Pachinko Episodes 4 Recap and Ending, Explained

In episode 4 of ‘Pachinko,’ an epic period drama encompassing multiple generations of a Korean Japanese family, the Korean landowner Han Geumja and her children come to sign the contract with Shiffley Bank in Tokyo in 1989, but things don’t go according to the plans. Sunja (Yu-na Jeon as the child, Minha Kim as the teen, and Youn Yuh-jung as the adult) sets out for South Korea With her son Mozasu (Soji Arai). In Busan in 1931, Teen Sunja marries Isak (Steve Sanghyun Noh) and sets out for Osaka and will not return to her homeland for over 50 years. Here is everything you need to know about the ending of ‘Pachinko’ episode 4. SPOILERS AHEAD.

Pachinko Episodes 4 Recap

The episode begins in a tailor’s shop with the first-ever meeting between Isak and Koh Hansu (Lee Min-Ho) in 1931. The latter evidently knows who the former is and constantly belittles him, commenting on his hand-me-down suit from his brother as well as his illness. Isak deals with the situation calmly, tells the tailor that he will need a new suit for his upcoming wedding, and asks him to rehem his brother’s suit so that his son can wear it someday. Apparently, Isak knows who Koh Hansu is as well. The son he is referring to here is not Mozasu. He hasn’t been conceived it. He is speaking about the child that Sunja is pregnant with. He has no way of knowing that it would be a boy, but this is the 1930s’ Korea. Even a generous and kind man like Isak has limitations to his progressiveness. In the book, Sunja ends up having a boy, and they name him Noa, who is likely to appear in the upcoming episodes. After their wedding, Sunja bids farewell to her mother, her friends, and her country and boards a passenger ship bound for Osaka.

In 1989, Han Geumja arrives with her children for the meeting. Right from the beginning, she seems quite reluctant to go forward with the deal. The reluctance grows as the meeting progresses and manifests as righteous anger toward decades of discrimination, ill-treatment, and racism. Meanwhile, Sunja arrives in Korea amidst heavy rain. She reaches the shores of her childhood and starts crying.

Pachinko Episodes 4 Ending: Does Han Geumja Sign the Contract with Shiffley Bank?

No, Han Geumja doesn’t sign the contract with Shiffley Bank. Her children clearly wanted her to do it. One billion Japanese Yen is an impressive amount of money. Although they must have grown up experiencing the same discrimination and ill-treatment as their mother, it likely became much more subtle, so they probably learned to ignore it. But Han Geumja didn’t place that kind of proverbial blindfold on her eyes, so she continues to experience it all. She speaks in Korean in a room filled with Japanese people. Han Geumja is talking to none of them but only to Solomon and her children. She reminds them of what their ancestors have faced since coming to Japan in harrowing detail. Han Geumja’s father came first, probably on a similar ship as Sunja, and later brought the rest of the family. Together, they struggled in a largely antagonistic country and persevered.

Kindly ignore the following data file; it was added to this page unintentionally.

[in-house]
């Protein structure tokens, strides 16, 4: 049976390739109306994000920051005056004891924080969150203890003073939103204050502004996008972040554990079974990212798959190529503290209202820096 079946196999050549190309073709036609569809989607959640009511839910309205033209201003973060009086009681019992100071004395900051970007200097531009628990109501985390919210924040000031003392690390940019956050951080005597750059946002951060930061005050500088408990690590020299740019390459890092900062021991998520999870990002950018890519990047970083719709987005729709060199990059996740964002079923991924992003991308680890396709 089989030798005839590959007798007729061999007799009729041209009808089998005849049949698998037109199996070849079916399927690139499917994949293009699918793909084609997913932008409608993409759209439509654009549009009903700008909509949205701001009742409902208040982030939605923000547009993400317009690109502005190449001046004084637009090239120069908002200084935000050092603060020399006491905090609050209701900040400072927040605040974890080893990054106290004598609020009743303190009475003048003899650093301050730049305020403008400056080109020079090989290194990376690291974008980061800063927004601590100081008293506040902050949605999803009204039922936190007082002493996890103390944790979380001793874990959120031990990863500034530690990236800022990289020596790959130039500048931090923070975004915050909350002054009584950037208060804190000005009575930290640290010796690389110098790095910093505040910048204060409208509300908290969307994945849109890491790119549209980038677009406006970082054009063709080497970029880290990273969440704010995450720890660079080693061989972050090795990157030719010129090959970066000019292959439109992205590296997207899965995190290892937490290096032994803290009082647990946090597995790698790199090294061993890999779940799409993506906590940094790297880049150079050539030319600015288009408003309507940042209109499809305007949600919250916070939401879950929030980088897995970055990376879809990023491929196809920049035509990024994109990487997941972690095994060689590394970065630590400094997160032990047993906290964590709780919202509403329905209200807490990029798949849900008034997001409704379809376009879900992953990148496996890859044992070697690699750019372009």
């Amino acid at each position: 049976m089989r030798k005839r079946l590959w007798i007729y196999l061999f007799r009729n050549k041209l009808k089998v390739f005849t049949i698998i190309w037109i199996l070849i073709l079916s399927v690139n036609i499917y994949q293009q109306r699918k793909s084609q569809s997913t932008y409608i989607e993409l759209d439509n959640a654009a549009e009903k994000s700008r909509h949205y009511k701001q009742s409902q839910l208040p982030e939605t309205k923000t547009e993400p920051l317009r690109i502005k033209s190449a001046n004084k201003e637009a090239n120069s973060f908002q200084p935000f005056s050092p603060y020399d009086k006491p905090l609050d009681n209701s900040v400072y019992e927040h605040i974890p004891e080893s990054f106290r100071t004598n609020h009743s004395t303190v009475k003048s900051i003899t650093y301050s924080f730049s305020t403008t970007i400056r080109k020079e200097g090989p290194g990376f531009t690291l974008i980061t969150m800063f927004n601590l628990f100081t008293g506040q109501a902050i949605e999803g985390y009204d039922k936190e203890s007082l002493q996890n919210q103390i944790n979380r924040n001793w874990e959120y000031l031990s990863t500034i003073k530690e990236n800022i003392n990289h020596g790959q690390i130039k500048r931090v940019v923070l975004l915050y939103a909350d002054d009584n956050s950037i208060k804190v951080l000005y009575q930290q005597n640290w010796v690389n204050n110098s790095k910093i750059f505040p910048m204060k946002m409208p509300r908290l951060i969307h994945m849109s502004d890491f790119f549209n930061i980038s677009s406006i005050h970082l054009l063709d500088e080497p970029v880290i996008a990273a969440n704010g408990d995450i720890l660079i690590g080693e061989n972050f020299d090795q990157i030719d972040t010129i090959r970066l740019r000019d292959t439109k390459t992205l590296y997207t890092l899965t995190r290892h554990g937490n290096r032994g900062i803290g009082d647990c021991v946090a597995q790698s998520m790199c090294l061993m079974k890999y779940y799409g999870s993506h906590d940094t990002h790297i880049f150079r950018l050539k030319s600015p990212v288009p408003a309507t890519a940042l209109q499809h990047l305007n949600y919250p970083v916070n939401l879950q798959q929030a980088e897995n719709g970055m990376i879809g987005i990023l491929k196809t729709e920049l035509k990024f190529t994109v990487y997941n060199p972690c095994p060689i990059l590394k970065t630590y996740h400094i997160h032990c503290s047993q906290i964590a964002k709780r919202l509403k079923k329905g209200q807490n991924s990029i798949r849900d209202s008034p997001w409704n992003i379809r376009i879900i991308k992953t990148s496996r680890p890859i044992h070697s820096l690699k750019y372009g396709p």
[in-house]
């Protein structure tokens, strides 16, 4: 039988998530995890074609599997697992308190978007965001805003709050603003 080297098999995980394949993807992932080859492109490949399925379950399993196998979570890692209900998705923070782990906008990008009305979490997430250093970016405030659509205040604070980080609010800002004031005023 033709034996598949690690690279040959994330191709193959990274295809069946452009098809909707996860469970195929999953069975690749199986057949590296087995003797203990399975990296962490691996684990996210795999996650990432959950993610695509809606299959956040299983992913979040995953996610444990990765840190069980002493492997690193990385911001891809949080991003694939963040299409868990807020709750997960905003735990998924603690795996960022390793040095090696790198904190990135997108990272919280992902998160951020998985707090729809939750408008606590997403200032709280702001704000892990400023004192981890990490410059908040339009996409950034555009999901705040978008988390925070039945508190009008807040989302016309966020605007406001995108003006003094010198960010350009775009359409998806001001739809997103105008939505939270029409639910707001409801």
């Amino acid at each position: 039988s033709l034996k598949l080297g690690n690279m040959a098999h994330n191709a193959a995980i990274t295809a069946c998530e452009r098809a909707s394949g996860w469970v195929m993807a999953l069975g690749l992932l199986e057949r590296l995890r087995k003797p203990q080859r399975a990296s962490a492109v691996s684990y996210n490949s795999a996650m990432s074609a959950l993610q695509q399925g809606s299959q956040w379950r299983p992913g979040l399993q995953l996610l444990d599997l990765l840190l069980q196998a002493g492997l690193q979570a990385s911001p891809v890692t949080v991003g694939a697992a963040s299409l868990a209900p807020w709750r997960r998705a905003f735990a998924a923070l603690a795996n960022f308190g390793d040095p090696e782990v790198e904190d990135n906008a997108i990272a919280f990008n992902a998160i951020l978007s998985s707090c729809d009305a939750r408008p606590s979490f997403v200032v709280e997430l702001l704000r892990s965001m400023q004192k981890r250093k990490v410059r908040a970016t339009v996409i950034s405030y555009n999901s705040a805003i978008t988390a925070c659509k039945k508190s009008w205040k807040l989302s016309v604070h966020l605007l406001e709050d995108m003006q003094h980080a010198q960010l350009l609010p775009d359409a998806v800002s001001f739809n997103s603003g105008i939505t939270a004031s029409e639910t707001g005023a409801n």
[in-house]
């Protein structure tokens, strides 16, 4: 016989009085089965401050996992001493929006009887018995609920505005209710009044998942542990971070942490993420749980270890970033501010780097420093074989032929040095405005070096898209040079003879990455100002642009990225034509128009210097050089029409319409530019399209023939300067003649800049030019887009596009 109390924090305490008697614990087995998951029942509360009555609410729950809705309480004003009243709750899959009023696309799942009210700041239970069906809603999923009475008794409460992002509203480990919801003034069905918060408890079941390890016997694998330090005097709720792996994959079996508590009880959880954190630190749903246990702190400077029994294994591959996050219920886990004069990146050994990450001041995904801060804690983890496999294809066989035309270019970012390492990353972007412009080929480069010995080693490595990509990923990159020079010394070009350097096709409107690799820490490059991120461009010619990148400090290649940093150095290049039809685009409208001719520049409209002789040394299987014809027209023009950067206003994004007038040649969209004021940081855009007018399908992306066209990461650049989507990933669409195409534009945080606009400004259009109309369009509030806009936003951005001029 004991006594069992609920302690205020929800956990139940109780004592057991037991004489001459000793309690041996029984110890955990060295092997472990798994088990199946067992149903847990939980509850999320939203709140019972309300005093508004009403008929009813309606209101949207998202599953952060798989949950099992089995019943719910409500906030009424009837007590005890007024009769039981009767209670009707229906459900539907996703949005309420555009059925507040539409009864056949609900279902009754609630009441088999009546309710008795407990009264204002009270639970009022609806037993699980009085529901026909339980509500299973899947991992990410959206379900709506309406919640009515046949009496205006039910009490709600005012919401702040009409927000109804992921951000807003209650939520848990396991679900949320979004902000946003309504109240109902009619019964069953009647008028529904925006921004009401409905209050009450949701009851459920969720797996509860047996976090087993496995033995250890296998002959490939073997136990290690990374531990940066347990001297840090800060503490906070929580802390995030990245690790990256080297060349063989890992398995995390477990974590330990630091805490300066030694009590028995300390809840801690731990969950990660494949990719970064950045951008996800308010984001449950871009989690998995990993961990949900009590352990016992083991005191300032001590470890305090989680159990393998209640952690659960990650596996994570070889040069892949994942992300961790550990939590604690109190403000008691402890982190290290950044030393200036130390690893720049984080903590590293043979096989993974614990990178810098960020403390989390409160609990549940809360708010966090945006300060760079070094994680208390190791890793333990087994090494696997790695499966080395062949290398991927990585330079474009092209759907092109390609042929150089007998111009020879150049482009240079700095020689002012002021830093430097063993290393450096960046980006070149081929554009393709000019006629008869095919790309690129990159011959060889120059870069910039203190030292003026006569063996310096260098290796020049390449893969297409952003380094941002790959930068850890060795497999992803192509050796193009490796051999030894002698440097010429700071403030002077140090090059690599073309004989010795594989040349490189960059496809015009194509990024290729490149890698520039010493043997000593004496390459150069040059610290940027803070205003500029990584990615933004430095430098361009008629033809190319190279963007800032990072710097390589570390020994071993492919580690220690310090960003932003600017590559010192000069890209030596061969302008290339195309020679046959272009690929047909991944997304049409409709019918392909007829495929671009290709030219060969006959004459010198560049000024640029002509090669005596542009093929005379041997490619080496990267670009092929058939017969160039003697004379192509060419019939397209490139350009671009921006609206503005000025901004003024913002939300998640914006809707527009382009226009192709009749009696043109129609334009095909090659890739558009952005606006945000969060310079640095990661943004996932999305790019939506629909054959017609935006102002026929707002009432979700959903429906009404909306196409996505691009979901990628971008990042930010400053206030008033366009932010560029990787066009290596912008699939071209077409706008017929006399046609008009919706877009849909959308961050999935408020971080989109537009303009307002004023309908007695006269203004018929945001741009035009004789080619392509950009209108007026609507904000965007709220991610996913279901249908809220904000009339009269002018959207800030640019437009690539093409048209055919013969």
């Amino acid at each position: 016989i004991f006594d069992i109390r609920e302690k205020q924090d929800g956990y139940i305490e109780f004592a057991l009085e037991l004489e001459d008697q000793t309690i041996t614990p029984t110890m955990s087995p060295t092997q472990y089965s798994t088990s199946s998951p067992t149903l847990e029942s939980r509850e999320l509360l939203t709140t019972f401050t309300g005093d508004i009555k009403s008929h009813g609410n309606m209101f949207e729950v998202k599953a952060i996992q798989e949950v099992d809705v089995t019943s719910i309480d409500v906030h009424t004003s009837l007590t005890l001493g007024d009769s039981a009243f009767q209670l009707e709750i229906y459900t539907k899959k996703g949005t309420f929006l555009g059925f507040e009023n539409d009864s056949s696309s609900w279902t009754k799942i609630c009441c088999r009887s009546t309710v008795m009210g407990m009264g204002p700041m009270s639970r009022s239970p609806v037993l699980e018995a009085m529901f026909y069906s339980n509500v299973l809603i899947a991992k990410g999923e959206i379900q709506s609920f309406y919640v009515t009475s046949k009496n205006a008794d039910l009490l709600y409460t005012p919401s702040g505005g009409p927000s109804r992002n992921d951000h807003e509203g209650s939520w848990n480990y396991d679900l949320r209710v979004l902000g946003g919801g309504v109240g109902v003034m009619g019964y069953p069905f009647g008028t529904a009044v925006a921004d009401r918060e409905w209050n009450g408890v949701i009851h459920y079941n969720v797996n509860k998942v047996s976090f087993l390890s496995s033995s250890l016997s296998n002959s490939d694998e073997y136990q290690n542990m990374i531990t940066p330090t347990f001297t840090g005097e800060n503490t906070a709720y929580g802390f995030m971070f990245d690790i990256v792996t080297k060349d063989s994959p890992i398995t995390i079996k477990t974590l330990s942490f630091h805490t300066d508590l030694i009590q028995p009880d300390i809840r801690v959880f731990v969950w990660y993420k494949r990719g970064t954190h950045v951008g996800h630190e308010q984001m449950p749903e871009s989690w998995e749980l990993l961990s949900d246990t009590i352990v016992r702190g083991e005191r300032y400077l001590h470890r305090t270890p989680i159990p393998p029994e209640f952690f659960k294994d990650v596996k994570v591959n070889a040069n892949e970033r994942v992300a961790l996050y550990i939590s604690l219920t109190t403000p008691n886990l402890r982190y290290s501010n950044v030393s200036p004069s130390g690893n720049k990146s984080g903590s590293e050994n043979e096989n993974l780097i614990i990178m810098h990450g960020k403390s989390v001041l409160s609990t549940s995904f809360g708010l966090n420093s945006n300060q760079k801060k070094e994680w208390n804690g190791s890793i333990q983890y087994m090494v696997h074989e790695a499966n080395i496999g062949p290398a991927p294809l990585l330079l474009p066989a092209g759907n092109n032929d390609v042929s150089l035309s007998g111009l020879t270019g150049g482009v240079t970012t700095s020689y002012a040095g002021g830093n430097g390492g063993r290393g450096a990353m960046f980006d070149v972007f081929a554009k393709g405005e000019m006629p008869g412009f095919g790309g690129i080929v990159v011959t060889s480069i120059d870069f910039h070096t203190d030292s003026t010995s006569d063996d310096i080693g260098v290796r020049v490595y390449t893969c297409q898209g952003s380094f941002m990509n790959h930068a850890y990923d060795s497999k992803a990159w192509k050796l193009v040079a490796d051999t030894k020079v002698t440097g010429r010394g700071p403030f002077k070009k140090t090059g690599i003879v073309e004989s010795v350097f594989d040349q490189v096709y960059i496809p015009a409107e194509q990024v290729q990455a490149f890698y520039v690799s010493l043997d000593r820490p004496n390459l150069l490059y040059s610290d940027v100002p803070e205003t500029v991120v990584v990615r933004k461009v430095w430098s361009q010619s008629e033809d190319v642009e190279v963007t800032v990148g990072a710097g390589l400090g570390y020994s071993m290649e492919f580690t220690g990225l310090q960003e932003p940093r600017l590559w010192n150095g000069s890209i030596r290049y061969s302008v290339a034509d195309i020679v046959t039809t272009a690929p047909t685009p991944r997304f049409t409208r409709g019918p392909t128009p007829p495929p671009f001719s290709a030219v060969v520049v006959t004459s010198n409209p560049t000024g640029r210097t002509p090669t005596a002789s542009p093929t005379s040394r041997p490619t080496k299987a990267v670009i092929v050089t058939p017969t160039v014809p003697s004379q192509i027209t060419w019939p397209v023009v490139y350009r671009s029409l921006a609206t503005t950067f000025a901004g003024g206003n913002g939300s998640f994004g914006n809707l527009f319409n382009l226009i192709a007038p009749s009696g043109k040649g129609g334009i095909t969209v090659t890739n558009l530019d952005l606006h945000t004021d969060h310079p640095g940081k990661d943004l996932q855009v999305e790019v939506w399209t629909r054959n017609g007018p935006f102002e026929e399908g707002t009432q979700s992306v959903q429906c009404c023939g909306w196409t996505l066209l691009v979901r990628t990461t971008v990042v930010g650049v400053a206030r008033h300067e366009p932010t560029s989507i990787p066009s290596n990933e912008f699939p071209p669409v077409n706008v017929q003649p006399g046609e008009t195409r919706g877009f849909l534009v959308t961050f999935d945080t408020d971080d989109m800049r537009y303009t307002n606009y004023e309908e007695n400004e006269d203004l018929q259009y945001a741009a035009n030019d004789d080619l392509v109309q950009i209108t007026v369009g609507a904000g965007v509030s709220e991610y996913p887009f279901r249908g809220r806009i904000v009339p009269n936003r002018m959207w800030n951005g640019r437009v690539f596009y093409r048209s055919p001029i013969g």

This is Han Geumja’s moment of resistance. Her words find their way into Solomon’s heart, especially after she brings up his grandmother, and he tells her not to sign. And that’s what she does and leaves. Afterward, feeling free as Han Geumja’s moment of resistance has become his as well, Solomon runs out into the street, comes across a group of street performers, and starts dancing uninhibitedly in the rain to their tune, just as his grandmother sheds her tears onto the sea.

Is the Korean Soprano Dead?

Sunja meets a Korean soprano, who seems quite popular among the Japanese, right before boarding the ship. The soprano accidentally drops her scarf, and Sunja returns it to her. The two women talk in Sunja’s mother’s presence, and the singer seems to realize Sunja’s circumstances and why she is traveling across the sea when she is due in two months. The singer tells Sunja that she will sing for their people. That evening, while Sunja is violently seasick, the singer stops midway into her performance and suddenly starts singing a Korean song. Her people, who are below deck, hear her song and respond with cheers, claps, and thumps against the ship’s walls and floor. The narrative shifts back and forth between the ship and the meeting room. Just as Solomon tells Han Geumja not to sign the papers, the singer draws out a knife and kills herself, making it her moment of resistance.

Historically, Korean soprano Yun Sim-deok took her life while traveling on a passenger ship. But that happened in 1926 and under different circumstances. She and her lover, playwright Kim U-jin, leaped off the ship while traveling to Busan from Simonoseki, Japan, and subsequently perished.

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